Deadly Maui Wildfires Raze Landscape, Destroy Historic Coastal Town

At least 36 people have been reported dead and thousands were displaced by the fast-moving flames that ignited on Tuesday

Satellite imagery showing the burned remains of buildings in the town of Lahaina
Satellite imagery shows the destruction wildfires have caused in the town of Lahaina on the island of Maui. 2023 Maxar Technologies via Getty Images

As wildfires continue to devastate the Hawaiian island of Maui, 36 people have been confirmed dead so far, making this the blaze with the highest death toll in Hawaiian history, reports the New York Times’ Thomas Fuller.

At least three large fires are still burning and out of control on the island. Thousands of people have been evacuated or displaced, and as of Tuesday night, about 2,100 people were in Maui shelters, per KITV4. Nearly 11,000 customers in Hawaii are currently without power. Hospitals are facing an influx of people dealing with burns and smoke inhalation.

Amid destruction across Maui, the historic town of Lahaina was hit especially hard. Flyovers on Wednesday revealed that at least 271 structures in the town have been impacted by the fires. All reported deaths so far have been from Lahaina, per Hawaii News Now, and much of the area is now burned to the ground.

“Lahaina looks like a bomb went off. There is nothing left. The entire village has been turned into rubble,” Laren Gartner, a local restaurant owner, tells CNN’s Aditi Sangal and Adrienne Vogt.

“It’s horrifying. I’ve flown here 52 years and I’ve never seen anything come close to that,” Richard Olsten, a helicopter pilot for a tour company, said of the destruction to Audrey McAvoy, Jennifer Sinco Kelleher and Nick Perry of the Associated Press. “We had tears in our eyes.”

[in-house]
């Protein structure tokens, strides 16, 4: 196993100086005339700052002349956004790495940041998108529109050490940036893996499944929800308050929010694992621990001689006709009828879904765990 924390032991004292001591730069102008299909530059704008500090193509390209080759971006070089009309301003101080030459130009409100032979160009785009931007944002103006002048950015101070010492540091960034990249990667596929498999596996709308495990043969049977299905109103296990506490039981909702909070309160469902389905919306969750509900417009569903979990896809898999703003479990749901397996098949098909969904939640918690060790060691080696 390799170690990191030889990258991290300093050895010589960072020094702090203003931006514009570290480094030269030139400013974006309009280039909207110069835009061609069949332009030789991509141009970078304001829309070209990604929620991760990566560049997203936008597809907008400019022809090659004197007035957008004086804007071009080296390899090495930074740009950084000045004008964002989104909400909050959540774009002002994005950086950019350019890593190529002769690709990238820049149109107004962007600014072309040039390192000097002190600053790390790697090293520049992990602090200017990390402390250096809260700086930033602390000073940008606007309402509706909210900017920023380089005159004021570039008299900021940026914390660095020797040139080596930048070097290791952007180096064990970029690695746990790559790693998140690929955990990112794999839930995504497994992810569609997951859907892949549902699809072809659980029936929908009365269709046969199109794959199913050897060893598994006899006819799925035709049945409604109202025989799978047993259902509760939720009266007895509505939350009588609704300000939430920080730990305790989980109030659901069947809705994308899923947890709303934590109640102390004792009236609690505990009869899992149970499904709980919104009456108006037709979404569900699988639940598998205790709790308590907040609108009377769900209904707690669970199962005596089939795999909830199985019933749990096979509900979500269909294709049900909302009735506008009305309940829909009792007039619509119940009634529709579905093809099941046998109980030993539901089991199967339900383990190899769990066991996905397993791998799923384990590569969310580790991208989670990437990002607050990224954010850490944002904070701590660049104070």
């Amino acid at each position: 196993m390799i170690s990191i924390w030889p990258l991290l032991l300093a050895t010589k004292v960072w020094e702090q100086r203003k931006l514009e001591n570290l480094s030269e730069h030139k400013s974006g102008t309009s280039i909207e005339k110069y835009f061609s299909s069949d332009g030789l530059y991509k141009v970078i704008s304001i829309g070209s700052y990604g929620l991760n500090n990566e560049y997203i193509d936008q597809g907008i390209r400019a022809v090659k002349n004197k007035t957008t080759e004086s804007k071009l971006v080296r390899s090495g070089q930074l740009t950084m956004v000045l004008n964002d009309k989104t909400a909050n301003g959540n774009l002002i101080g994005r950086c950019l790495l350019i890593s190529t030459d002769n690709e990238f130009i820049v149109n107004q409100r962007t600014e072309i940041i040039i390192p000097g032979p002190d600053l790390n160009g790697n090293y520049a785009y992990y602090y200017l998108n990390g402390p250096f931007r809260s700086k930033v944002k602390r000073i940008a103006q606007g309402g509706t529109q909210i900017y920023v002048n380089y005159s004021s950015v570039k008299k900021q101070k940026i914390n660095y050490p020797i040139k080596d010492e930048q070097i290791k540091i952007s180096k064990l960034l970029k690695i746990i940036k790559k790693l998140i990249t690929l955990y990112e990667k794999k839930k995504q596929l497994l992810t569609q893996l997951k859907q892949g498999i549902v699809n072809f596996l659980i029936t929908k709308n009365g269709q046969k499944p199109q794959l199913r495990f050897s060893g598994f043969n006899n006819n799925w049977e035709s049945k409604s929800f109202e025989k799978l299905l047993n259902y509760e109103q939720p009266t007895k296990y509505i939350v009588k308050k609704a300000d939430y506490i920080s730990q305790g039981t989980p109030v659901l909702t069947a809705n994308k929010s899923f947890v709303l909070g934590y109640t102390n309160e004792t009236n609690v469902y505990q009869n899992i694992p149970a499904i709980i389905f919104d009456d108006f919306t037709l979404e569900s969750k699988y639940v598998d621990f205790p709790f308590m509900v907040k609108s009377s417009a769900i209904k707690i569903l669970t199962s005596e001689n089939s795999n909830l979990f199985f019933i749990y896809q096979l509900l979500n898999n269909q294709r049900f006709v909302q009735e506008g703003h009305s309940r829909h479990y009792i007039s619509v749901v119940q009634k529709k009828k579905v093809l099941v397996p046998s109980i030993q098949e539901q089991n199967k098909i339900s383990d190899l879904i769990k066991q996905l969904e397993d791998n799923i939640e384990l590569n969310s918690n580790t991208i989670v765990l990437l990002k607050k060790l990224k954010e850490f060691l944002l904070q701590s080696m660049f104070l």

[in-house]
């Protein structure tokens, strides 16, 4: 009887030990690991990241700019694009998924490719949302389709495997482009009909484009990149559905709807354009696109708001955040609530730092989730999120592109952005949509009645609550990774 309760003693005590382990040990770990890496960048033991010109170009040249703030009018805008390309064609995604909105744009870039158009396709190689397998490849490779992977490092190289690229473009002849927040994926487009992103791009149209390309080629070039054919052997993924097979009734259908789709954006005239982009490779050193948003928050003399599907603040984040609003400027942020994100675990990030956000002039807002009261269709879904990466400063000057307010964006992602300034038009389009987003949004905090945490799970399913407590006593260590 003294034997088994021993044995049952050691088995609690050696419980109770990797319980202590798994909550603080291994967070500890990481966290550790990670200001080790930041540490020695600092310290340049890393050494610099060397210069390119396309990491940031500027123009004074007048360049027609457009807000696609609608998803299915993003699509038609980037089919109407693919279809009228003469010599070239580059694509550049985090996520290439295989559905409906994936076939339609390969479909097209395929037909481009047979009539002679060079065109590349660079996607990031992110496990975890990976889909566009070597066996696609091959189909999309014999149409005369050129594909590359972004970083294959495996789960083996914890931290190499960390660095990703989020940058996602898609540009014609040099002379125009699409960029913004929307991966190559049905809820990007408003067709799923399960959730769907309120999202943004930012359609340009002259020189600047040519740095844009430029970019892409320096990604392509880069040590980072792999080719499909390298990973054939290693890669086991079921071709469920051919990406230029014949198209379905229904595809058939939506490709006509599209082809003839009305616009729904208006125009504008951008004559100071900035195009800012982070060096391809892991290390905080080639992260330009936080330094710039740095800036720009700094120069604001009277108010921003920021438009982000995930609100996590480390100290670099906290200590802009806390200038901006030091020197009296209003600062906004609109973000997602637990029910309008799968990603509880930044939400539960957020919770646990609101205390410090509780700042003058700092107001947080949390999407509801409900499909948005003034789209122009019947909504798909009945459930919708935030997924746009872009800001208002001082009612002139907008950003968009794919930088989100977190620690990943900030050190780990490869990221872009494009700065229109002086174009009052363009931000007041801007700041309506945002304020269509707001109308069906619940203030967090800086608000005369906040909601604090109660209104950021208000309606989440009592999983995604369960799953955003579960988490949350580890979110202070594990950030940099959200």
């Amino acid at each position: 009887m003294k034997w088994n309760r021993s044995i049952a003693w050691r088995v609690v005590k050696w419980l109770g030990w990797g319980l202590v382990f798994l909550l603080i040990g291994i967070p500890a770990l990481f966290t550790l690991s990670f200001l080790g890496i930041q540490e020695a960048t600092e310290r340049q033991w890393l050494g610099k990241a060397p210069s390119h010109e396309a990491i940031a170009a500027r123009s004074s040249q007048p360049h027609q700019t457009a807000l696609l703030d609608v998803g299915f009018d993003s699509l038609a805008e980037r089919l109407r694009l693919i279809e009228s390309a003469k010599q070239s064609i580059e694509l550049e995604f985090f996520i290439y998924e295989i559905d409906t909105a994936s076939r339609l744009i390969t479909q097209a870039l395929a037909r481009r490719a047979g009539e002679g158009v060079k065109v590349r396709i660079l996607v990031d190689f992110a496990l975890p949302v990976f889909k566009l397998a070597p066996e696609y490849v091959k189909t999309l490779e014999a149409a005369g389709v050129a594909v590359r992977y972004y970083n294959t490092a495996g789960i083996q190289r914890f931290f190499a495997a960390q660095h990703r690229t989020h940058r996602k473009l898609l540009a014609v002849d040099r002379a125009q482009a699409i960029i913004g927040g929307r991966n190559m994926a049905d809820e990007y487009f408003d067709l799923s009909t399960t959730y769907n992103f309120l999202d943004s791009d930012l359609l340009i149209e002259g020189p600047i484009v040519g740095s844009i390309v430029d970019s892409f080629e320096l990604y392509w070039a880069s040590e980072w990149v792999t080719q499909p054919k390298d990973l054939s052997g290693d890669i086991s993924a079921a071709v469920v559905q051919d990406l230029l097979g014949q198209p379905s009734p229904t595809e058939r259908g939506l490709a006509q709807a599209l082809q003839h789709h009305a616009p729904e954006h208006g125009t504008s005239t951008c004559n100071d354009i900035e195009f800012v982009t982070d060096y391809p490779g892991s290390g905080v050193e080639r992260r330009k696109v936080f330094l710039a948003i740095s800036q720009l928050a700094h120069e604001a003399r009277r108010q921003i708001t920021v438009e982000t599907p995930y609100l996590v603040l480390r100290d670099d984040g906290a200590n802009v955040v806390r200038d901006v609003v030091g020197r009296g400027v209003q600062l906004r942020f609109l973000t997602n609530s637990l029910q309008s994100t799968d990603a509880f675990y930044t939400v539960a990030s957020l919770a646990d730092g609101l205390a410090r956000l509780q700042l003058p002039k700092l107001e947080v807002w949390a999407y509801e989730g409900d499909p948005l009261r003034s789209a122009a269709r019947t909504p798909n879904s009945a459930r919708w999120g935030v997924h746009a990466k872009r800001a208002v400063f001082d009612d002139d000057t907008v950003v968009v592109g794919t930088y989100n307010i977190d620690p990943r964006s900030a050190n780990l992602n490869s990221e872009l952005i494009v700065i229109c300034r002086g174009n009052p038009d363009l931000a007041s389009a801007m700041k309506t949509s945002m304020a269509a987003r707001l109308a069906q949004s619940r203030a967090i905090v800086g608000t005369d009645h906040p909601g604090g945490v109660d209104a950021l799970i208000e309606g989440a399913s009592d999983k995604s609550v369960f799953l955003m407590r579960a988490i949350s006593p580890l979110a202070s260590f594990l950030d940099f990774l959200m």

The wildfires started spreading on Tuesday, though officials don’t know what initially ignited the blaze. But powerful winds from Hurricane Dora, which is moving south of Hawaii, fanned the flames. Combined with low humidity, drought conditions in Maui and non-native, dry grasses, the area was primed for high-ferocity fires.

Additionally, climate change has increased temperatures and led to longer droughts that make wildfires both more likely and more potent, according to the National Oceanic and Atmospheric Administration.

On Tuesday, the hurricane winds were so strong that firefighters could not take off in their helicopters to douse the flames. But by Wednesday, they were able to fly, per KITV4.

People jumped into the water off Lahaina to escape the fires. The Coast Guard rescued or assisted in the rescue of 57 people from the water, per CNN.

“We’ve still got dead bodies floating on the seawall,” a Lahaina resident told Hawaii News Now on Wednesday. “They’ve been sitting there since last night. We’ve been pulling people out since last night, trying to save peoples’ lives.”

The Hawaii National Guard and federal resources have offered assistance with emergency rescue efforts. The Federal Emergency Management Agency approved Hawaii’s request for a disaster declaration, and President Joe Biden ordered federal aid to the state on Thursday.

In the early 1800s, Lahaina was a whaling village and the capital of the Hawaiian Kingdom. The fires have burned historic sites, such as a large banyan tree where the palace of Hawaii’s first king, Kamehameha, once stood, per NBC News’ Sakshi Venkatraman and Kimmy Yam.

“If you start from one end of Front Street [in Lahaina] and walk to the other end, it’s like a physical timeline of the history of the Hawaiian Kingdom,” Kaniela Ing, who grew up in the area and co-founded the Native Hawaiian-focused organization Our Hawaii, tells NBC News. “You can actually see the flow in the buildings stemming back 150 or more years. It’s remarkable, and just the thought that that history may have been lost in this fire or any bit of that history is heartbreaking.”

Get the latest stories in your inbox every weekday.